On the (f)utility of Untrusted Data Sanitization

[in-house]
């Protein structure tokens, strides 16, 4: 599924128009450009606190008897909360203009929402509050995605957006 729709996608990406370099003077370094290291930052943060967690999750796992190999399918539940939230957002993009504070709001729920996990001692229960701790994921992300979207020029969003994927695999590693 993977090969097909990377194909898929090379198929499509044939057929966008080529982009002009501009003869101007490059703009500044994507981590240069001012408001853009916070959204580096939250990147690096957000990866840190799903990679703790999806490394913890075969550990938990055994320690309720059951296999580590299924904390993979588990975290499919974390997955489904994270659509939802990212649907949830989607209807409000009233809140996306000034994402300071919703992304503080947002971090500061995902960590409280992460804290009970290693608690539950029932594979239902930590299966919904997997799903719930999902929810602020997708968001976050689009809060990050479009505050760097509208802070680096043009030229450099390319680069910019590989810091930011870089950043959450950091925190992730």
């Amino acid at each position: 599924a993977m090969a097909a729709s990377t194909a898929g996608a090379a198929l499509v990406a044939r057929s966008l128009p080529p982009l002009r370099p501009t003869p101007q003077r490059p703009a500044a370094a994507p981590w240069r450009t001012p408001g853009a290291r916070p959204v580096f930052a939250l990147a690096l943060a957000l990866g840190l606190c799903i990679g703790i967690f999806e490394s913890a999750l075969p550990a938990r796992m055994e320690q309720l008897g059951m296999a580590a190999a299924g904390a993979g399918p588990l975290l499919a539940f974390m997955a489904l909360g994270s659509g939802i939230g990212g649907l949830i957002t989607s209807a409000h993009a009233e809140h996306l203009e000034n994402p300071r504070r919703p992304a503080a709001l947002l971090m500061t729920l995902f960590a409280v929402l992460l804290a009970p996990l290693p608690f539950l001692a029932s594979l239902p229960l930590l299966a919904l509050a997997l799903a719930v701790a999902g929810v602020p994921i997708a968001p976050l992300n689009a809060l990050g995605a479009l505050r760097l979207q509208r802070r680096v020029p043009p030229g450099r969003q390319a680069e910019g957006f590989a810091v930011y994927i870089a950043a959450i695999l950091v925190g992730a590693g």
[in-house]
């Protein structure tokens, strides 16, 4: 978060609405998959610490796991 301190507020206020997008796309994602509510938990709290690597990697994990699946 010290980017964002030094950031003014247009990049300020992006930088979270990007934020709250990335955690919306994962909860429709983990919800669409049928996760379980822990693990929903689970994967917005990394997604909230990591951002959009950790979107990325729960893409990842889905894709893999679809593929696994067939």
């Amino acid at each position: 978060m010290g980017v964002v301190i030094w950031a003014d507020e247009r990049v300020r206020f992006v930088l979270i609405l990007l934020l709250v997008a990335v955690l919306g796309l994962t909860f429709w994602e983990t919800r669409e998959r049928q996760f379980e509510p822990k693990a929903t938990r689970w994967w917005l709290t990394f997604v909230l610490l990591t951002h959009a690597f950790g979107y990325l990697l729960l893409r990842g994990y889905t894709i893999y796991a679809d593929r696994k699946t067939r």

Data sanitization has been studied in the context of architectures for high assurance systems, language-based information flow controls, and privacy-preserving data publication. A range of sanitization strategies has been developed to address the wide variety of data content and contexts that arise in practice. It is therefore tempting to separate the complex downgrading operations into untrusted data sanitizers while leaving the verification of security policy to simpler trusted guards that mediate information flow between different sensitivity levels. The authors argue that this can be a false economy and may result in more restrictive information flow than is necessary.